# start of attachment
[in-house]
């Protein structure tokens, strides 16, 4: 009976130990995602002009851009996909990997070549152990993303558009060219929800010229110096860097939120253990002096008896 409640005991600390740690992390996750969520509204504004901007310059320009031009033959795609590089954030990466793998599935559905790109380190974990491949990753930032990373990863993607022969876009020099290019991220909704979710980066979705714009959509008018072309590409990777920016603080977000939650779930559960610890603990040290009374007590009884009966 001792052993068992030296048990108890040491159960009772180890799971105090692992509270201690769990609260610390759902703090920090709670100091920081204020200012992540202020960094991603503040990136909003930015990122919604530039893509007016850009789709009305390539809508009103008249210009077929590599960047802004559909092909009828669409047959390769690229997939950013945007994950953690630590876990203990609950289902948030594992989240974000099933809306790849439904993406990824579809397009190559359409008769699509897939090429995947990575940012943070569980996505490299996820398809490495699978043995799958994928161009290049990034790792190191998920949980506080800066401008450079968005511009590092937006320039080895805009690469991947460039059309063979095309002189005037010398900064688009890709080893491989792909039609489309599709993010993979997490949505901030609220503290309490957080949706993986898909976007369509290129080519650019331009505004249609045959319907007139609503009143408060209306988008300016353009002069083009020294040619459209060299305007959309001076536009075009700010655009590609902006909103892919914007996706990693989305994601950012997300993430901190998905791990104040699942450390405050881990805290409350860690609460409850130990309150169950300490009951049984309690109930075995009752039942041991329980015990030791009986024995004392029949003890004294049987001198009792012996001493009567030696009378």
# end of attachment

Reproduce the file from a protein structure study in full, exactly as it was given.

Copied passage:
[in-house]
């Protein structure tokens, strides 16, 4: 009976130990995602002009851009996909990997070549152990993303558009060219929800010229110096860097939120253990002096008896 409640005991600390740690992390996750969520509204504004901007310059320009031009033959795609590089954030990466793998599935559905790109380190974990491949990753930032990373990863993607022969876009020099290019991220909704979710980066979705714009959509008018072309590409990777920016603080977000939650779930559960610890603990040290009374007590009884009966 001792052993068992030296048990108890040491159960009772180890799971105090692992509270201690769990609260610390759902703090920090709670100091920081204020200012992540202020960094991603503040990136909003930015990122919604530039893509007016850009789709009305390539809508009103008249210009077929590599960047802004559909092909009828669409047959390769690229997939950013945007994950953690630590876990203990609950289902948030594992989240974000099933809306790849439904993406990824579809397009190559359409008769699509897939090429995947990575940012943070569980996505490299996820398809490495699978043995799958994928161009290049990034790792190191998920949980506080800066401008450079968005511009590092937006320039080895805009690469991947460039059309063979095309002189005037010398900064688009890709080893491989792909039609489309599709993010993979997490949505901030609220503290309490957080949706993986898909976007369509290129080519650019331009505004249609045959319907007139609503009143408060209306988008300016353009002069083009020294040619459209060299305007959309001076536009075009700010655009590609902006909103892919914007996706990693989305994601950012997300993430901190998905791990104040699942450390405050881990805290409350860690609460409850130990309150169950300490009951049984309690109930075995009752039942041991329980015990030791009986024995004392029949003890004294049987001198009792012996001493009567030696009378």